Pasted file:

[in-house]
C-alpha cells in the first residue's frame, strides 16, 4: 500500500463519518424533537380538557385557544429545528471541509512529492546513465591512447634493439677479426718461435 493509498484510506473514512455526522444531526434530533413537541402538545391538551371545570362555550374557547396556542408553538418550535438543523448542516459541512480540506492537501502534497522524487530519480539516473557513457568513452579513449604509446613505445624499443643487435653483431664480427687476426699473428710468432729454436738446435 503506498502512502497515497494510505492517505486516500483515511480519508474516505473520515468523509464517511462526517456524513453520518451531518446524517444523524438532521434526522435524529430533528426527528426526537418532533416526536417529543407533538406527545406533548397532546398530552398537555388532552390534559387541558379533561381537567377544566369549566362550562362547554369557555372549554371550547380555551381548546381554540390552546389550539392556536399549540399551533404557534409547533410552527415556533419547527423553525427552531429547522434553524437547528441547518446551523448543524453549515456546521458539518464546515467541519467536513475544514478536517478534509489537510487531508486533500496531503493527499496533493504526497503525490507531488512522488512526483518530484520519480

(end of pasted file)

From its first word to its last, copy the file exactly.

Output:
[in-house]
C-alpha cells in the first residue's frame, strides 16, 4: 500500500463519518424533537380538557385557544429545528471541509512529492546513465591512447634493439677479426718461435 493509498484510506473514512455526522444531526434530533413537541402538545391538551371545570362555550374557547396556542408553538418550535438543523448542516459541512480540506492537501502534497522524487530519480539516473557513457568513452579513449604509446613505445624499443643487435653483431664480427687476426699473428710468432729454436738446435 503506498502512502497515497494510505492517505486516500483515511480519508474516505473520515468523509464517511462526517456524513453520518451531518446524517444523524438532521434526522435524529430533528426527528426526537418532533416526536417529543407533538406527545406533548397532546398530552398537555388532552390534559387541558379533561381537567377544566369549566362550562362547554369557555372549554371550547380555551381548546381554540390552546389550539392556536399549540399551533404557534409547533410552527415556533419547527423553525427552531429547522434553524437547528441547518446551523448543524453549515456546521458539518464546515467541519467536513475544514478536517478534509489537510487531508486533500496531503493527499496533493504526497503525490507531488512522488512526483518530484520519480